Liberals

“The debate is over” — a core progressive tenet

Featured image Joel Kotkin writes about the spread of “debate is over” syndrome. It’s a good article, but marred by the author’s surprise that this “embrace homogeneity of viewpoint” finds expression by the American left, “the same people who historically have identified themselves with open-mindedness and the defense of free speech.” Actually, “debate is over” syndrome expresses a core tenet of American progressivism, and one that has been present from the beginning. »

Roots of totalitarian liberalism

Featured image With the cashiering of Brendan Eich as Mozilla’s chief executive officer last week, we are struggling to understand what we have just seen. There is an important book that remains to be written about the totalitarian imperative at the heart of liberalism, and the insight into the nature of the larger forces at work is one of the many reasons Eich’s forced departure strikes a nerve. It is a revealing »

Mayor Hodges submits

Featured image In the “closing argument” she made on her own behalf in her (Minneapolis) mayoral campaign this past October, Betsy Hodges checked all the right (left) boxes. To borrow Samuel Johnson’s formulation regarding Metaphysical poetry, she violently yoked a couple of heterogeneous ideas together at the heart of her mind-numbing speech: “I have worn hijab, and it changed me. I have run and danced my way through the gay pride parade.” »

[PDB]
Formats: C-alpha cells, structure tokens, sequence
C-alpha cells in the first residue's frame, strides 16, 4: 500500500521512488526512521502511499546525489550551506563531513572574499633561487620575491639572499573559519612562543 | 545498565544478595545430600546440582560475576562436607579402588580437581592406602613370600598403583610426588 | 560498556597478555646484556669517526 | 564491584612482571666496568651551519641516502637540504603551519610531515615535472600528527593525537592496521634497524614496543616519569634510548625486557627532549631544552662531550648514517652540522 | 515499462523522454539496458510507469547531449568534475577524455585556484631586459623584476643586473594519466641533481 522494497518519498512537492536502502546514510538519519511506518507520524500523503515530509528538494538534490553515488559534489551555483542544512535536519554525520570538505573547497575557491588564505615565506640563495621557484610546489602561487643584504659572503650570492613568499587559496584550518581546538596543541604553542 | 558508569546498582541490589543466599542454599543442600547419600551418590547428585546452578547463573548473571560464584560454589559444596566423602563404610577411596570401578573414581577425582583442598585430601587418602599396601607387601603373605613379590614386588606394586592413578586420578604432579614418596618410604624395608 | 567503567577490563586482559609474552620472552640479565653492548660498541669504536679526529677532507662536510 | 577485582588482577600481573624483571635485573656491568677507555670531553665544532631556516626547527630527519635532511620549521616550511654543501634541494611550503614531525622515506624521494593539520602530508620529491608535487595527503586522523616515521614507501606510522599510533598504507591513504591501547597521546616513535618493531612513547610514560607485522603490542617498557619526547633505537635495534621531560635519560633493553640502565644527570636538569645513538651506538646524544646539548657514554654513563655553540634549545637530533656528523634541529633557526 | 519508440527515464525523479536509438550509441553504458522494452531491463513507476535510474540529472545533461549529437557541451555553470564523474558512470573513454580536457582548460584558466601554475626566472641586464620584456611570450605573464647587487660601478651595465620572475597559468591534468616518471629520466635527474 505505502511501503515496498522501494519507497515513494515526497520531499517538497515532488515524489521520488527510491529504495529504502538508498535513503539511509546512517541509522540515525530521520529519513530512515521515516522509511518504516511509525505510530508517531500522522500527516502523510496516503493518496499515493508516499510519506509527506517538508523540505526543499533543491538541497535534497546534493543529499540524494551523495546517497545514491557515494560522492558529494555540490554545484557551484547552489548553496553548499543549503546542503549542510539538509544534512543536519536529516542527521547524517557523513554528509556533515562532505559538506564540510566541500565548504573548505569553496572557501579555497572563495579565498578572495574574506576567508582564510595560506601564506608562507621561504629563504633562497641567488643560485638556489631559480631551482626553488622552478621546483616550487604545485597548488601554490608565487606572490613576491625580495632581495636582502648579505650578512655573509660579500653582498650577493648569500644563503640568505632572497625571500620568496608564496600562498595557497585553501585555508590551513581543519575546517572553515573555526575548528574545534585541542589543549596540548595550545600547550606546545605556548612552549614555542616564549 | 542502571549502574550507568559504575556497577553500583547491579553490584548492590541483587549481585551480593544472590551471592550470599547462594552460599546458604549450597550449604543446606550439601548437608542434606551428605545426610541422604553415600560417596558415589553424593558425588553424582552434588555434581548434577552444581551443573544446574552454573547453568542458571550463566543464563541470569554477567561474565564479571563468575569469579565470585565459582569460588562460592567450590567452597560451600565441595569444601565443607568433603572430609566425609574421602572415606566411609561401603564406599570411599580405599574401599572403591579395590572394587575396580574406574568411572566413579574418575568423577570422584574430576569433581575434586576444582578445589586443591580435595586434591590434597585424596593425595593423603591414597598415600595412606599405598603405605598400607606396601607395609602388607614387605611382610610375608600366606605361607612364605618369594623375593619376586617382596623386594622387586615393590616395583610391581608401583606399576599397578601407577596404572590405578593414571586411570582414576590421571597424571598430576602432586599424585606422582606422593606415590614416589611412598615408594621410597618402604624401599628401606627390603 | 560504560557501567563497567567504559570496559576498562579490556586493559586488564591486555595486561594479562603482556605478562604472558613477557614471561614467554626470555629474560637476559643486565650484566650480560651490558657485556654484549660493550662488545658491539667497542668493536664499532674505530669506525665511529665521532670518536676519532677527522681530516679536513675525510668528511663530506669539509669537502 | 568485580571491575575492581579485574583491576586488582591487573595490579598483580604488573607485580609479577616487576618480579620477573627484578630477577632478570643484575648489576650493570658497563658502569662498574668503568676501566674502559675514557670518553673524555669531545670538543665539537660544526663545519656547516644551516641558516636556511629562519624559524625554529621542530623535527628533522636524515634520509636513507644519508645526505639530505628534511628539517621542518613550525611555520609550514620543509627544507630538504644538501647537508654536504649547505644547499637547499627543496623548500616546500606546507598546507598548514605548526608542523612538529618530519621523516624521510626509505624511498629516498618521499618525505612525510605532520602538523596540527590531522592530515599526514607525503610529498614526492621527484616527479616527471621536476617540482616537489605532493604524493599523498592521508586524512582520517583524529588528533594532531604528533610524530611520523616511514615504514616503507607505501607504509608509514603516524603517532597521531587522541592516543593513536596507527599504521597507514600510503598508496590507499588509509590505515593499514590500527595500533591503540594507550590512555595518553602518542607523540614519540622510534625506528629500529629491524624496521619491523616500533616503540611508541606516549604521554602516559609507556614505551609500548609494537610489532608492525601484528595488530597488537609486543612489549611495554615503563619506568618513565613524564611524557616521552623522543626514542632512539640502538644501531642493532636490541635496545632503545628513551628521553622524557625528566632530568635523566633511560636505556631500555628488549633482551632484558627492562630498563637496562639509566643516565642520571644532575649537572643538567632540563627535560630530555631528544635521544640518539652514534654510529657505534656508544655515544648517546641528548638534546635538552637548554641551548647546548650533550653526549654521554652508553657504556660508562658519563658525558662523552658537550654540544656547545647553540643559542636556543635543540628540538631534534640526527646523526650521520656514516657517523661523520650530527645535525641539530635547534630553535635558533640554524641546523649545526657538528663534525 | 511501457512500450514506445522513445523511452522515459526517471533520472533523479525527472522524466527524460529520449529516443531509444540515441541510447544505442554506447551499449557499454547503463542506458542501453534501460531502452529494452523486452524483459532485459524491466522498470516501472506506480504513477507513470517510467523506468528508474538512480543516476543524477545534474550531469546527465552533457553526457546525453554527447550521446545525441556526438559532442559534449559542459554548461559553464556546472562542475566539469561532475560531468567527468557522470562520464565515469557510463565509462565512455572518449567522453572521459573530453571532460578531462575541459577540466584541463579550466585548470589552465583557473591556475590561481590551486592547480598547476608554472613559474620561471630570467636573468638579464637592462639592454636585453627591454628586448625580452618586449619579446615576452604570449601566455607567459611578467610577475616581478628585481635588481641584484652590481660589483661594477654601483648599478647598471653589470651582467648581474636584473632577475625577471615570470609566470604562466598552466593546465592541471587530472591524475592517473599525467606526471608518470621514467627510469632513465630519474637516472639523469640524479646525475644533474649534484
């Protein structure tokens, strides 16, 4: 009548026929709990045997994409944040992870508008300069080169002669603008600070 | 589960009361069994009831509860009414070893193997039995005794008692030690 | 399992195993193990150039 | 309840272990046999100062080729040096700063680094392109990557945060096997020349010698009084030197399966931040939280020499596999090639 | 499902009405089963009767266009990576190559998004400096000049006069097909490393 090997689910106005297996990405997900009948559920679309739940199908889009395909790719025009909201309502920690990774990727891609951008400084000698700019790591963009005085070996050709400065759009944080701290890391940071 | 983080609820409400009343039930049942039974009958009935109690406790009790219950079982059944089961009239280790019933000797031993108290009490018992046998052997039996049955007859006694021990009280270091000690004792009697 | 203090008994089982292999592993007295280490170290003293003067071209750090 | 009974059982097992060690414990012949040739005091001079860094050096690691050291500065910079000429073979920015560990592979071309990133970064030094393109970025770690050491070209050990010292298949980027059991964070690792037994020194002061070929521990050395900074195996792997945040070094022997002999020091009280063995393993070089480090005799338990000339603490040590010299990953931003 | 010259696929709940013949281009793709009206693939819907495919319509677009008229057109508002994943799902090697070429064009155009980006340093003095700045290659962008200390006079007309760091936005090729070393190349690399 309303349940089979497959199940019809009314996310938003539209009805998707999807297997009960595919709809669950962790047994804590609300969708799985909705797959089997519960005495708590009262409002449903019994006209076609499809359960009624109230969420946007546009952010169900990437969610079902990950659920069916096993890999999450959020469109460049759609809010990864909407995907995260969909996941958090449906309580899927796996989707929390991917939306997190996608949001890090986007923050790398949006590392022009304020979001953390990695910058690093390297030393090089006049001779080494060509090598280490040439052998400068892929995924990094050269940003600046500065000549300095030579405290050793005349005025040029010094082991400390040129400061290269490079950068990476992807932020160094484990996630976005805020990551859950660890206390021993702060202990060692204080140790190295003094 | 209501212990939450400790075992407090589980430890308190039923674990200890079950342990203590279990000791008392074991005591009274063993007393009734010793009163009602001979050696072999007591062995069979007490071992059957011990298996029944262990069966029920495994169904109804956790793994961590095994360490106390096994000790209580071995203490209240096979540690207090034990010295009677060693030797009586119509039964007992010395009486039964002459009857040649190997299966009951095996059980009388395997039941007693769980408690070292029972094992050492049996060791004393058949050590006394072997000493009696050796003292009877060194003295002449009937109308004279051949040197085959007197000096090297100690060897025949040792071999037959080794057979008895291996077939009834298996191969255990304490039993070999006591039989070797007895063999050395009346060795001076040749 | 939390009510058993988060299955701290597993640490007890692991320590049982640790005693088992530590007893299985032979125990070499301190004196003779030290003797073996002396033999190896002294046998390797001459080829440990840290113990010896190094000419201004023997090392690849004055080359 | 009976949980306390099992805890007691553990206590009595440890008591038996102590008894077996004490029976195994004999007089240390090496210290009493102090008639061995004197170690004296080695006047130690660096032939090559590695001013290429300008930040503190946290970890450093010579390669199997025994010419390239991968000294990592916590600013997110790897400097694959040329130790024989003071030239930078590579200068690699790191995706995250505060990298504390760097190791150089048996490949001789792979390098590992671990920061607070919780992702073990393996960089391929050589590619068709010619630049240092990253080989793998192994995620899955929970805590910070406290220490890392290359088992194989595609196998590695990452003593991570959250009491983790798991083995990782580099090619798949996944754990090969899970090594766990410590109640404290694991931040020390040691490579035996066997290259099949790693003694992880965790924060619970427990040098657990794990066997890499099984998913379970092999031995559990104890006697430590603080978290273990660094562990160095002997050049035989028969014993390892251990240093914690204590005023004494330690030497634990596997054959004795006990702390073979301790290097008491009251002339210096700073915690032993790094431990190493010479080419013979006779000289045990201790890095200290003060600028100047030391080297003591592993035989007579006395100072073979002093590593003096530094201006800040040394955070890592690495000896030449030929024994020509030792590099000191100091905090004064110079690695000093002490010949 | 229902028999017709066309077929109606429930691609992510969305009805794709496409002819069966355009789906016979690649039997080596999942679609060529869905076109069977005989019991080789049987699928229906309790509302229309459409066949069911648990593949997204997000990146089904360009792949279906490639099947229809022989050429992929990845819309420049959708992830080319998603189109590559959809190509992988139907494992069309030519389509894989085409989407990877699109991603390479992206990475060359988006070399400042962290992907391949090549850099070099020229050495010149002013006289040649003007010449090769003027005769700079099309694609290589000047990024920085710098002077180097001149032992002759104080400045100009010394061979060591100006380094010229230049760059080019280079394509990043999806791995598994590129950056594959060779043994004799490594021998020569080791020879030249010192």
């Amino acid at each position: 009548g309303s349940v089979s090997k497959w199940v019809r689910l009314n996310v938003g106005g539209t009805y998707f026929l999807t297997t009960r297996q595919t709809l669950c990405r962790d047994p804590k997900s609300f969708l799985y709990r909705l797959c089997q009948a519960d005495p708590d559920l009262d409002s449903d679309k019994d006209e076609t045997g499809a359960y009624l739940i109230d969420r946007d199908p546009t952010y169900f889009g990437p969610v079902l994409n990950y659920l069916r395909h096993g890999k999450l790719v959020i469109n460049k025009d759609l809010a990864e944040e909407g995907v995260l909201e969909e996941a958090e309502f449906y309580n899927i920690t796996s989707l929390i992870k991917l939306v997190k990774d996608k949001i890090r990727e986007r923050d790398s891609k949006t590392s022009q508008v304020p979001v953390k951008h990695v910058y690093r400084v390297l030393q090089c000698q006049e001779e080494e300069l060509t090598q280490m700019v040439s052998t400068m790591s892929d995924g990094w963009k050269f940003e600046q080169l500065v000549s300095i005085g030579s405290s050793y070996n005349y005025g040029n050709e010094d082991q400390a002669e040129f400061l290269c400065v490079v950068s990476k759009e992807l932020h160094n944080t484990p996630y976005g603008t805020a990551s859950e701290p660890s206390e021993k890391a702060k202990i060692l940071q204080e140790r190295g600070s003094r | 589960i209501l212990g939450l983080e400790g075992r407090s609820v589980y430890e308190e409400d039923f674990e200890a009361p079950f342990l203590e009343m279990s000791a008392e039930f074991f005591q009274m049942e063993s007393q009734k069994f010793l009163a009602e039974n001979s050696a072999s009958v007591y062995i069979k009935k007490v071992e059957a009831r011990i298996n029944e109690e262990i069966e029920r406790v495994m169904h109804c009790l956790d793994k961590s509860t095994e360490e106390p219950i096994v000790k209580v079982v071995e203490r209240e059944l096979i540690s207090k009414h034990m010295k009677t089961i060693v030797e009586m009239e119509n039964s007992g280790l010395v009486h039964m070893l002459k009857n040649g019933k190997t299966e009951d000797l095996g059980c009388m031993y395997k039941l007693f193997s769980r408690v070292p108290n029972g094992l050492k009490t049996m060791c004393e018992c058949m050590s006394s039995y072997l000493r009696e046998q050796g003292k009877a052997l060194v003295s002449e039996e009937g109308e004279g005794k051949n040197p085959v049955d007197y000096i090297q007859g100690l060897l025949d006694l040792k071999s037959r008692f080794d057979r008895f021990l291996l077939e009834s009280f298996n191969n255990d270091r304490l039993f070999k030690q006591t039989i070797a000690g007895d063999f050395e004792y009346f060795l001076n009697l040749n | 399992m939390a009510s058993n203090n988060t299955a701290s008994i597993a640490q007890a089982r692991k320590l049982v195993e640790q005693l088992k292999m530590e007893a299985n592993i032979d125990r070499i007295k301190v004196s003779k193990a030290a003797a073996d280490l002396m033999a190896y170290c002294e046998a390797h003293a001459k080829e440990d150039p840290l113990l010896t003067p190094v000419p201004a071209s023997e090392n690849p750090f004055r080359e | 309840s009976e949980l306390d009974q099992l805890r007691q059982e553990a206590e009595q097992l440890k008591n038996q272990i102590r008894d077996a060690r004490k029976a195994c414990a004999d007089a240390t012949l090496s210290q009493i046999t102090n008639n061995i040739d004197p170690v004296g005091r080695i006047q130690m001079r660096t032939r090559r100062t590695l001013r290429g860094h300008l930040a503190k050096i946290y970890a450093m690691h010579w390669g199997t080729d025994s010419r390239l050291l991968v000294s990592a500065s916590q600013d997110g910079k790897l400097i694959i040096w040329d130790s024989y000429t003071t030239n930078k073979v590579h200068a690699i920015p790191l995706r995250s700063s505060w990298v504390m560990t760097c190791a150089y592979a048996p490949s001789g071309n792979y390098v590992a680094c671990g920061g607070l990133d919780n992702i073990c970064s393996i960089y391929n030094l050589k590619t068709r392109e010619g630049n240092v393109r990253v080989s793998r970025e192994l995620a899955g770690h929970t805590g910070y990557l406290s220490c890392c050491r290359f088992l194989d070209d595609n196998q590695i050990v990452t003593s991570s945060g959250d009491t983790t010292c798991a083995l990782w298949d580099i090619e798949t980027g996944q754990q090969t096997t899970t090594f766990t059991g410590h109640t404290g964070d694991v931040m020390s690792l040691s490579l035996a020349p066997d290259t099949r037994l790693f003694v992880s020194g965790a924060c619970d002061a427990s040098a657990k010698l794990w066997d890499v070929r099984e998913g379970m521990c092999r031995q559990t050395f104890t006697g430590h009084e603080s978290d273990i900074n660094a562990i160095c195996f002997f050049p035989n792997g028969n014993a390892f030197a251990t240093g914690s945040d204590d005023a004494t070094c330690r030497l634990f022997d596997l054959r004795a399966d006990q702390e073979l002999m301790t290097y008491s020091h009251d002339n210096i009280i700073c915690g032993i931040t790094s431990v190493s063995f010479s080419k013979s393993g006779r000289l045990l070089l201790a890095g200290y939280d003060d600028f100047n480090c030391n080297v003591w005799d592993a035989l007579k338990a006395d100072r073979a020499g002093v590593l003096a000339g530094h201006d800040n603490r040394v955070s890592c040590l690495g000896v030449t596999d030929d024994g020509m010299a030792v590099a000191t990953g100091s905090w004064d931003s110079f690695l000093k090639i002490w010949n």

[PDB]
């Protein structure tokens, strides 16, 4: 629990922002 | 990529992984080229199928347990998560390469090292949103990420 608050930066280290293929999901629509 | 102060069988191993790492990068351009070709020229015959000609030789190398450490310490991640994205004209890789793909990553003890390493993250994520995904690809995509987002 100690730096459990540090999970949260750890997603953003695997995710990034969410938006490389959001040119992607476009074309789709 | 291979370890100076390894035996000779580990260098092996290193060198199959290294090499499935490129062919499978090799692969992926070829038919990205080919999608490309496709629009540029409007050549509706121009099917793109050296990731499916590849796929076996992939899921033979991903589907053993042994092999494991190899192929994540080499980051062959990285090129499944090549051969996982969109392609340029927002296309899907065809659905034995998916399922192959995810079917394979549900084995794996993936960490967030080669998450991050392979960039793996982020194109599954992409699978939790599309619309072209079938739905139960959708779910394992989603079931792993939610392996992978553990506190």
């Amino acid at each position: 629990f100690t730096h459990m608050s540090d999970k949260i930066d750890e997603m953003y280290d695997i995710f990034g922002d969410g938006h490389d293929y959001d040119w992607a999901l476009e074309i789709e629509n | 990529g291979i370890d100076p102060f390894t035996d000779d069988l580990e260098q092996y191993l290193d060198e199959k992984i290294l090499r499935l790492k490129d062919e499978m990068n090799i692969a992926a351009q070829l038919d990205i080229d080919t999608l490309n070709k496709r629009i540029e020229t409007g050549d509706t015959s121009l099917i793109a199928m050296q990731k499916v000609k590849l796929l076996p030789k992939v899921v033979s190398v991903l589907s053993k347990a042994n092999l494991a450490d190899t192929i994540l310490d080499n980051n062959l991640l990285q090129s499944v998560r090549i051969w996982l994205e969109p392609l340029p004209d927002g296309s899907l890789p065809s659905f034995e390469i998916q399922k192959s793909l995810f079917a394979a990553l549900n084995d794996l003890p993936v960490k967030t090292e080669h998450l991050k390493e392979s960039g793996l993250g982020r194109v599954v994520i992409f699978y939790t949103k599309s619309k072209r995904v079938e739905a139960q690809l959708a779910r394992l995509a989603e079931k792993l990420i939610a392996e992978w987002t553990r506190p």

Romney was right, corporations are people too

Featured image Mitt Romney received much criticism for saying during his 2012 presidential campaign that “corporations are people, my friend.” In the same connection, liberals (though not all) have rallied behind the idea that, by their very nature, corporations cannot hold religious beliefs for purposes of the First Amendment. But Romney was right. Corporations have feelings and emotions — like pride, disappointment, and humility — and they are capable of feeling hurt. »

The rise of totalitarian liberalism

Featured image George Orwell gave us a look at the operation of a totalitarian one-party state in 1984. This week Mozilla gave us a look at its nascent liberal variant. Recently appointed CEO Brandon Eich was officially made a nonperson. He was dispatched down the memory hole as the company announced that he has “step[ped] down from his role as CEO” as a result of his contribution of $1,000 to the passage »

Mozilla speaks, sort of

Featured image Under the heading “Brendan Eich steps down as CEO,” Mozilla has posted the following statement in the name of executive chairwoman Mitchell Baker. Eich has “stepped down” from his position at Mozilla days after his appointment, following the revelation that he contributed $1,000 to the campaign supporting the passage of Prop 8 in California six years ago. The Wall Street Journal covers the story here. Baker’s statement is must reading, »

Today’s Most Ominous News Story… [Updated]

Featured image …is the resignation of Brendan Eich as CEO of Mozilla, the company that makes the Firefox browser. Eich is a superstar in the world of technology; among other things, he invented Javascript and was one of the founders of Mozilla. But in 2008 he contributed $1,000 to support Proposition 8, the California ballot proposition that defended traditional marriage. For that, he was pilloried by left-wing activists. He lasted barely more »

Liberal fascism revisited

Featured image The hearing of the Hobby Lobby case by the Supreme Court this week inspired Kevin Williamson to meditate on the deeper currents running through it. Williamson’s NRO column is “The right not to be implicated” and I commend it to your attention. Williamson notes the dramatic revision of public orthodoxy that moves us “from forbidden to compulsory in record time, and vice versa.” He invites us to consider the case »

Our Criminal Justice System? It’s a Crime